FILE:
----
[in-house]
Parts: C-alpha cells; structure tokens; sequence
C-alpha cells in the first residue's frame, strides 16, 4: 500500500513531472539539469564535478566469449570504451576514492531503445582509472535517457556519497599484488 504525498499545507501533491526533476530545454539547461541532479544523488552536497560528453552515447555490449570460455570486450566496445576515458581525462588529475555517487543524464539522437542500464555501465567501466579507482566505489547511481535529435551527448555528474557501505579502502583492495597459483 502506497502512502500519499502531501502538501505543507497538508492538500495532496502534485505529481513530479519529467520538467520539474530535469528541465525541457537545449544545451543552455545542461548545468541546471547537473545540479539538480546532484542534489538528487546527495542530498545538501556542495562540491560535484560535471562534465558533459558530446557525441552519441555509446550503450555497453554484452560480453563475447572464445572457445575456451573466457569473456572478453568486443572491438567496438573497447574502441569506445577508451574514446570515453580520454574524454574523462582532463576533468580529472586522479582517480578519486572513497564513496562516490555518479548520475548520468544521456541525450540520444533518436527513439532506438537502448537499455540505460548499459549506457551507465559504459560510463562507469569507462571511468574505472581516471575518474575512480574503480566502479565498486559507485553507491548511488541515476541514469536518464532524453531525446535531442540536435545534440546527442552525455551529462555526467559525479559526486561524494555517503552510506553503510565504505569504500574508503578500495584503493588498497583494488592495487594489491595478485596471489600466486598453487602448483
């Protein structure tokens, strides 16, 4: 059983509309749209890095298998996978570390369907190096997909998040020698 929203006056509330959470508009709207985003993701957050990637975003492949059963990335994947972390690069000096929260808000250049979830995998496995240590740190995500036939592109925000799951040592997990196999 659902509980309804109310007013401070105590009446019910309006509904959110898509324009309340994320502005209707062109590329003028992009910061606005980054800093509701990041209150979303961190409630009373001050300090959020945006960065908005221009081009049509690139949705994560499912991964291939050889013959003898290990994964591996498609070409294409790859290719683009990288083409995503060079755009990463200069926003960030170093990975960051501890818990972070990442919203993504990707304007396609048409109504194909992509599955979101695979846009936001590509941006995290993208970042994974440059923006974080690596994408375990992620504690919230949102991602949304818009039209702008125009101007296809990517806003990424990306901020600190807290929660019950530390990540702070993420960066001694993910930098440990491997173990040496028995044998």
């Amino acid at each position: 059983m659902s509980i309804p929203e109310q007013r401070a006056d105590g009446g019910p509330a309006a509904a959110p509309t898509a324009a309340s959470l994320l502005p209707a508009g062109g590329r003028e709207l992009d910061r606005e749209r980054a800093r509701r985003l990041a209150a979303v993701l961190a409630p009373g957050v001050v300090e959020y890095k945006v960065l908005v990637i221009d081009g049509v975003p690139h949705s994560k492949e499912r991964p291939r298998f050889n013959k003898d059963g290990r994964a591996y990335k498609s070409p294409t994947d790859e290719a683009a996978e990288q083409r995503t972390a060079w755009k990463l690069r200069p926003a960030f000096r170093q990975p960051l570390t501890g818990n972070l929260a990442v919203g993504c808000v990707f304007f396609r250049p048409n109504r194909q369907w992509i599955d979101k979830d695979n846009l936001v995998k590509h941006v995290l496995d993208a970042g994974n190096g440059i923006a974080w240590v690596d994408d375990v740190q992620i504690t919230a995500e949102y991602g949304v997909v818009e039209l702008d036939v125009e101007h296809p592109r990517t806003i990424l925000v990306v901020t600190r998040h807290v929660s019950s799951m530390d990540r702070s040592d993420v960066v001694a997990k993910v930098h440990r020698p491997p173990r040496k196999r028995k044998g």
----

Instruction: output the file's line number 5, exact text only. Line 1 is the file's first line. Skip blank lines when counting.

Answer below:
């Amino acid at each position: 059983m659902s509980i309804p929203e109310q007013r401070a006056d105590g009446g019910p509330a309006a509904a959110p509309t898509a324009a309340s959470l994320l502005p209707a508009g062109g590329r003028e709207l992009d910061r606005e749209r980054a800093r509701r985003l990041a209150a979303v993701l961190a409630p009373g957050v001050v300090e959020y890095k945006v960065l908005v990637i221009d081009g049509v975003p690139h949705s994560k492949e499912r991964p291939r298998f050889n013959k003898d059963g290990r994964a591996y990335k498609s070409p294409t994947d790859e290719a683009a996978e990288q083409r995503t972390a060079w755009k990463l690069r200069p926003a960030f000096r170093q990975p960051l570390t501890g818990n972070l929260a990442v919203g993504c808000v990707f304007f396609r250049p048409n109504r194909q369907w992509i599955d979101k979830d695979n846009l936001v995998k590509h941006v995290l496995d993208a970042g994974n190096g440059i923006a974080w240590v690596d994408d375990v740190q992620i504690t919230a995500e949102y991602g949304v997909v818009e039209l702008d036939v125009e101007h296809p592109r990517t806003i990424l925000v990306v901020t600190r998040h807290v929660s019950s799951m530390d990540r702070s040592d993420v960066v001694a997990k993910v930098h440990r020698p491997p173990r040496k196999r028995k044998g």